This is the reality of the future and the future is now. No longer do we have the luxury of teaching the same Basic Word class on library machines. Now we must meet the patrons where they do computing – on tablets that vary, at least a little, by manufacturers. The good news, with the exception of Apple products, most Android based platforms are sort of the same across brands. The bad news, the words most and sort of the same….
28% of cell owners own an Android; 25% own an iPhone; 4% own a Blackberry As our computing unplugs, so must our training. This is not easy. You can limit your classes to one type of device, one operating system, or even on specific device—someone will attend with a different device. You can create your class prepared to deal with multiple devices—this is my choice. I always qualify this with a pre-req of basic competency in using their device. That doesn’t work, but it helps. Tell stories here.
It would be great if all classes were as polite and well behaved as this one. However, there is often a person that disrupts the class—it doesn’t have to be someone being really bad. Some people will talk to impress the teacher or class, some will be angry about being there or frustrated because the skill set is above their abilities, etc. Even asking questions can become problematic if there are too many, or the same one is repeated. Try to refocus the person and the class, or if need be, ask to set aside the topic or issue until later—at the break, at the end of class, etc. Often when people are in a class of mine where they simply do not have the basic skills needed, I generally offer one-on-one training at another time. I was going to use a keep calm image—because that is the most important thing to do—stay calm, it will be ok.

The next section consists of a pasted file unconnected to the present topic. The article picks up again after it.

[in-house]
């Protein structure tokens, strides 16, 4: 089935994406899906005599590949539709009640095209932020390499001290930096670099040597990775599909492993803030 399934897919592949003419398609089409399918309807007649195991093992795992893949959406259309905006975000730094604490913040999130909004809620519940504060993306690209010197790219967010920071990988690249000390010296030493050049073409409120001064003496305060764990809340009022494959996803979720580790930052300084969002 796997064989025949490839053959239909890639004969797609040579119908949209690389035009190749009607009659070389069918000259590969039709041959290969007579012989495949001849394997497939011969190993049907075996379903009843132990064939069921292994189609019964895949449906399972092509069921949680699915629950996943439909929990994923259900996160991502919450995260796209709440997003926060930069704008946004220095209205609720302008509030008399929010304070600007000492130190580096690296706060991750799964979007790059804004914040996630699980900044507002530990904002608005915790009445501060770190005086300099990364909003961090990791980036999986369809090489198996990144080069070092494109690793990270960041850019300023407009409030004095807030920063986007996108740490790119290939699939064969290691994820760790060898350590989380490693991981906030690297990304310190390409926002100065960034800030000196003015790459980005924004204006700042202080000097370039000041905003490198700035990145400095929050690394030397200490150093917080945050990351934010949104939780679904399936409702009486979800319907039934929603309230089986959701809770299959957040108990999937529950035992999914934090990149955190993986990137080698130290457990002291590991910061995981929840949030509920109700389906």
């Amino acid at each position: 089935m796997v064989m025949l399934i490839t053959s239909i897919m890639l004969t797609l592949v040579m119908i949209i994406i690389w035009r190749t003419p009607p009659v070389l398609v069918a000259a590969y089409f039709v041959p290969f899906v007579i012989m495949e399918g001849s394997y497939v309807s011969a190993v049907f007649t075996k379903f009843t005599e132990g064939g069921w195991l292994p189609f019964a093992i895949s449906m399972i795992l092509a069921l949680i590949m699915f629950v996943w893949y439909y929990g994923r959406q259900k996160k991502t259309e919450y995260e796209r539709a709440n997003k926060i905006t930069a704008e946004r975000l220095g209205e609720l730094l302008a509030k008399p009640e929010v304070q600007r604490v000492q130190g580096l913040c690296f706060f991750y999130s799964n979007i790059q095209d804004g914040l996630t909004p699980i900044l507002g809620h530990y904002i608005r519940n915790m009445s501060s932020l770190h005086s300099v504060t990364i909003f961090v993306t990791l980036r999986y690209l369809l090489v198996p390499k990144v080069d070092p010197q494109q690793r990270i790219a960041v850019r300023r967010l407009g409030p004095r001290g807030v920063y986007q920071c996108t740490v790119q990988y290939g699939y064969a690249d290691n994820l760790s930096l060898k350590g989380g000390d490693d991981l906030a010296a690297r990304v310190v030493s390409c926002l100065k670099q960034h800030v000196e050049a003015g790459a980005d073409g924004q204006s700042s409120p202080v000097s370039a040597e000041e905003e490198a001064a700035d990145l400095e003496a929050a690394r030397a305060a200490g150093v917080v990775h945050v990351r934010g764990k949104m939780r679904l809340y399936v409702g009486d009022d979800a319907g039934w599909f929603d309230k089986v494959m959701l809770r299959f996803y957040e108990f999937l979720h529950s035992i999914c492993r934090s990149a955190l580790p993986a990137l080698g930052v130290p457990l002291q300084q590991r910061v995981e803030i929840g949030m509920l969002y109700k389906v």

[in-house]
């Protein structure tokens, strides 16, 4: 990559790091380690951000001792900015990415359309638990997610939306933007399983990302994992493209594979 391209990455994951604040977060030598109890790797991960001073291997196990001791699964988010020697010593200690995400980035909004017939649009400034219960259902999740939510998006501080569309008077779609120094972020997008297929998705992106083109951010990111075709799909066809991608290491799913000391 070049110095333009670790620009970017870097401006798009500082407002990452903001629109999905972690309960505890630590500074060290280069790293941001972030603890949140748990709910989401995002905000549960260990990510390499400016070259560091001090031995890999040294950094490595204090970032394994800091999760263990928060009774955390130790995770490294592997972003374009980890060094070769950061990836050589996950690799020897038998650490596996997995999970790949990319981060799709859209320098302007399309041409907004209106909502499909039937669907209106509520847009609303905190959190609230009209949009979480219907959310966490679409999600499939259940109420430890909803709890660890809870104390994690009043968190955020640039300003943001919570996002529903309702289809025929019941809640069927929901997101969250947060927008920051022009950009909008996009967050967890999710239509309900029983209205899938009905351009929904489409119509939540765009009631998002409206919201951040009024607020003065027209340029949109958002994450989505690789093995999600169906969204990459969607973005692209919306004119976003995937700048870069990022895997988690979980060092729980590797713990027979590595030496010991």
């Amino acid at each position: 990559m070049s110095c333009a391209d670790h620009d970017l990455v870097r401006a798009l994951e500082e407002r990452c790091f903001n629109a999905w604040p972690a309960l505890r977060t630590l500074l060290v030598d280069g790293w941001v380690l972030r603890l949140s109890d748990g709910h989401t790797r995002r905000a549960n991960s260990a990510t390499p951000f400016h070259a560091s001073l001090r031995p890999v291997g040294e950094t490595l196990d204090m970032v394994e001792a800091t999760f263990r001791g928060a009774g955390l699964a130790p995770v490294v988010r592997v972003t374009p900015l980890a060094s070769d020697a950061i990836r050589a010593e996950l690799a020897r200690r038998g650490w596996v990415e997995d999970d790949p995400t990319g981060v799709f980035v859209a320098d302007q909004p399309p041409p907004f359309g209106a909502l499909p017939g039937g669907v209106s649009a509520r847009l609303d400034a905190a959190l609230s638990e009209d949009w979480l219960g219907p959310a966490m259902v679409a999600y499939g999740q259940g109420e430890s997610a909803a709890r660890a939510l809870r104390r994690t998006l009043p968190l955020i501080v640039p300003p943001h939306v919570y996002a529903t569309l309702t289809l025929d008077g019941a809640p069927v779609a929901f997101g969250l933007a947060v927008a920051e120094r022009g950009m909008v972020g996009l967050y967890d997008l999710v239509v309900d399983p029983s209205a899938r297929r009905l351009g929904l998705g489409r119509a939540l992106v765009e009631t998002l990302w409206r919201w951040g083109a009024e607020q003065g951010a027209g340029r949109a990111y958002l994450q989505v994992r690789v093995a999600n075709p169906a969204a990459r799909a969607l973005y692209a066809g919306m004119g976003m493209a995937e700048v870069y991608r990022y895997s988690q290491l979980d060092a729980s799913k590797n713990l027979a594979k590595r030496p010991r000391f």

I was going to use a keep calm image—because that is the most important thing to do—stay calm, it will be ok.